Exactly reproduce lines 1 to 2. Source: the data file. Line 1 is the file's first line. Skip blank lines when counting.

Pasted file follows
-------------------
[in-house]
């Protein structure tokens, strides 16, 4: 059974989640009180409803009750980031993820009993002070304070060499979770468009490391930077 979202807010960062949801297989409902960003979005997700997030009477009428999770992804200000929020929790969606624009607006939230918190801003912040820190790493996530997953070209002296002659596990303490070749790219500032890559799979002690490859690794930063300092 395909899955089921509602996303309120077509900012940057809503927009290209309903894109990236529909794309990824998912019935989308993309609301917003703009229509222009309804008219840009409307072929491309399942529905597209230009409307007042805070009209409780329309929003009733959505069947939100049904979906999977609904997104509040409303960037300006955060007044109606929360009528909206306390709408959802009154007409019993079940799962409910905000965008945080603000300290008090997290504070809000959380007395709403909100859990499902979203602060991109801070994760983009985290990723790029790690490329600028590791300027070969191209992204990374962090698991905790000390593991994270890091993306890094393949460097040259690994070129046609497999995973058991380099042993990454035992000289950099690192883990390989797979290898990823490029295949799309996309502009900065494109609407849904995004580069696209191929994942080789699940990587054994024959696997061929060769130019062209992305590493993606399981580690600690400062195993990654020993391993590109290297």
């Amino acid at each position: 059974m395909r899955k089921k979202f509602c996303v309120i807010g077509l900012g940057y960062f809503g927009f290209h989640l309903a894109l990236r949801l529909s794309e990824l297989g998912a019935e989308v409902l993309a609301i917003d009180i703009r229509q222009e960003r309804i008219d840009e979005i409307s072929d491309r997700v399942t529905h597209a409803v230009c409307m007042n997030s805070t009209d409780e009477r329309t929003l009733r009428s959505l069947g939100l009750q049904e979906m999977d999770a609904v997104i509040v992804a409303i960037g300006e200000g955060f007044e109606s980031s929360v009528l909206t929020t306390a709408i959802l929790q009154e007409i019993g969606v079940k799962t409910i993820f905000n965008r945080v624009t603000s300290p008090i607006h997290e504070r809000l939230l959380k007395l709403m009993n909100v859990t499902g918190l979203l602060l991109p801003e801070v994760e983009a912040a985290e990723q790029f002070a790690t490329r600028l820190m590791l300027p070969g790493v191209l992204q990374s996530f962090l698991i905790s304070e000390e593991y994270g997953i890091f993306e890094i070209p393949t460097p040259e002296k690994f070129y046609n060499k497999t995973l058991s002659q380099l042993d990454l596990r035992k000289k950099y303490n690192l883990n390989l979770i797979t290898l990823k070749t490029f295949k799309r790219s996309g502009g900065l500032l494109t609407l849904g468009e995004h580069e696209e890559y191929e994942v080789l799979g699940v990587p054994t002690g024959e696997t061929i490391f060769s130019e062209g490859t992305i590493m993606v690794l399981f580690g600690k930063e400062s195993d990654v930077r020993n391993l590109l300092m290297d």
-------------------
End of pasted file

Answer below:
[in-house]
């Protein structure tokens, strides 16, 4: 059974989640009180409803009750980031993820009993002070304070060499979770468009490391930077 979202807010960062949801297989409902960003979005997700997030009477009428999770992804200000929020929790969606624009607006939230918190801003912040820190790493996530997953070209002296002659596990303490070749790219500032890559799979002690490859690794930063300092 395909899955089921509602996303309120077509900012940057809503927009290209309903894109990236529909794309990824998912019935989308993309609301917003703009229509222009309804008219840009409307072929491309399942529905597209230009409307007042805070009209409780329309929003009733959505069947939100049904979906999977609904997104509040409303960037300006955060007044109606929360009528909206306390709408959802009154007409019993079940799962409910905000965008945080603000300290008090997290504070809000959380007395709403909100859990499902979203602060991109801070994760983009985290990723790029790690490329600028590791300027070969191209992204990374962090698991905790000390593991994270890091993306890094393949460097040259690994070129046609497999995973058991380099042993990454035992000289950099690192883990390989797979290898990823490029295949799309996309502009900065494109609407849904995004580069696209191929994942080789699940990587054994024959696997061929060769130019062209992305590493993606399981580690600690400062195993990654020993391993590109290297």